This post was originally published on this site
Index funds are on a roll. Funds that passively track indexes are popular because they’re cheaper than the alternatives run by active money managers, and the robotic, rules-driven funds often outperform their human rivals, too.
In fact, passive funds will swallow up the US stock market before too long, according to Pictet Asset Management (paywall). Index trackers currently hold more than 40% of US stocks, according to Pictet’s analysis, and if the present rate of growth continues they could eventually own everything by 2030, or perhaps a bit before. Passive funds now control more than 30% of all US assets:
The idea that index trackers would own the entire market is far fetched, of course, but the impressive trajectory of passive funds has people asking how much more they can grow, and what that means for how markets work. PwC reckons that passive funds’ share of all global assets will grow to about 22% by 2020, up from 11% in 2012.
Popular concerns about the march of passive funds include the misallocation of capital, meaning that cash flows into stocks with the biggest market capitalization, and not necessarily those with great management and innovative ideas. Corporate governance is another worry—an index fund manager may be less likely to hold a board or a CEO accountable with the voting power that their shares confer. Matt Levine at Bloomberg explores this issue regularly, including the suggestion that index funds are worse for capitalism than communism and whether common ownership reduces competition.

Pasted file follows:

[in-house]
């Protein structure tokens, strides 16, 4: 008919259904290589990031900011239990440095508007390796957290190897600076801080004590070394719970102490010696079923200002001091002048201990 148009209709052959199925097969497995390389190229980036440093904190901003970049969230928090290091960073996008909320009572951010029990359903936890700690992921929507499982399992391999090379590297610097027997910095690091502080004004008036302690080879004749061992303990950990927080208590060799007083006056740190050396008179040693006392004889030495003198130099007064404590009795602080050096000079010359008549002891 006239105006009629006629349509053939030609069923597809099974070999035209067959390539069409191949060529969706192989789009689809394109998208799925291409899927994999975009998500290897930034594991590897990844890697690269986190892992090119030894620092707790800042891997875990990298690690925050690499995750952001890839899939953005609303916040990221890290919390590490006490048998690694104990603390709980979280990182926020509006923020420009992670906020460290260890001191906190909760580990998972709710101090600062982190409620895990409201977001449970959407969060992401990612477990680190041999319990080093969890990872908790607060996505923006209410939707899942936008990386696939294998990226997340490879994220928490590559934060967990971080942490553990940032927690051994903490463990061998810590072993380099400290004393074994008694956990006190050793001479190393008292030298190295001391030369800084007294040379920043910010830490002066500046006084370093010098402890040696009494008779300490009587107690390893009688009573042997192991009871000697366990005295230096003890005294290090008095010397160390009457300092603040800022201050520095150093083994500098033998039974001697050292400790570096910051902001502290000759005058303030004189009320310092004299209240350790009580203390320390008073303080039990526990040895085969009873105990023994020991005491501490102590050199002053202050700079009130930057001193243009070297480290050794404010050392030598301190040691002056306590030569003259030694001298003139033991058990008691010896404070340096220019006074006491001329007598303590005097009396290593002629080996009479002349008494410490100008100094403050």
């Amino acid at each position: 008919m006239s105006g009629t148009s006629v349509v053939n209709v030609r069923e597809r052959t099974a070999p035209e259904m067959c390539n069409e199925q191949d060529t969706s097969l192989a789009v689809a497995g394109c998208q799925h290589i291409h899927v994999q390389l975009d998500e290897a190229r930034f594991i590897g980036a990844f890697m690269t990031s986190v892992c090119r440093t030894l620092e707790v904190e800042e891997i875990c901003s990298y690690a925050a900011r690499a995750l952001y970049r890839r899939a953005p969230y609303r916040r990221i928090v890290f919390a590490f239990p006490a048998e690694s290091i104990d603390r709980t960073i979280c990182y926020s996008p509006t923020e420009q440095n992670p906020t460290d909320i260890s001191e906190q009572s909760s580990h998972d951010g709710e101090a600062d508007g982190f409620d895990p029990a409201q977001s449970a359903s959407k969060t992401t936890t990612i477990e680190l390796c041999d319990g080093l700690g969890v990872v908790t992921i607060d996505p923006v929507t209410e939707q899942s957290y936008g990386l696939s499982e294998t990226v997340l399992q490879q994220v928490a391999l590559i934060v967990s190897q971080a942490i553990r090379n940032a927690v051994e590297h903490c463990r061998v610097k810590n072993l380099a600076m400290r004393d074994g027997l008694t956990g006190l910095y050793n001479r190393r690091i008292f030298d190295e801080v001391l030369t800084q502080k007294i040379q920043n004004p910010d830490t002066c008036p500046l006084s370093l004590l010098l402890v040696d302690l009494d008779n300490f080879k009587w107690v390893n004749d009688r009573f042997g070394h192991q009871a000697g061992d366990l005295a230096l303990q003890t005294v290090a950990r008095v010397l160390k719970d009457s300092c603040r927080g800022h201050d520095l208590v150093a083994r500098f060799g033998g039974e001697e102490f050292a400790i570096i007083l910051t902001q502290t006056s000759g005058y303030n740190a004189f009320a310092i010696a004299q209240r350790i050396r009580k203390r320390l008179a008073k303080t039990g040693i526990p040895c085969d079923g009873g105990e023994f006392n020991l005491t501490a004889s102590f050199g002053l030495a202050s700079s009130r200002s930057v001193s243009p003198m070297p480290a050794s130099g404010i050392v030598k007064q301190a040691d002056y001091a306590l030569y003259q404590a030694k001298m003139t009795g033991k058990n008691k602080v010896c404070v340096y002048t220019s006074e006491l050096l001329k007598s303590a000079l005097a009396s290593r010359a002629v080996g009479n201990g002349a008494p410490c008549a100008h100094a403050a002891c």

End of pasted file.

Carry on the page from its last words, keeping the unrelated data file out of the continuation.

And then there’s the financial plumbing to worry about. Wall Street brokers say the shift to index-tracking has changed the way they buy and sell securities. Passive investing could drain liquidity during the middle of the daily trading session, because index funds are often tied to the last price of the day, which is determined in the closing auction. Anyone who needs to get in and out of stocks mid-session could have a harder time doing so. There are already signs of this happening, though not everyone agrees on the severity and the reasons.
One line of thought is that the market will eventually fix itself. If prices get too far out of line because of passive funds’ peculiar behavior, active managers will have an easier time making money by exploiting the irregularities. When they shine—and generally active managers haven’t shined for some time (paywall)—cash will flow back in their direction. In theory.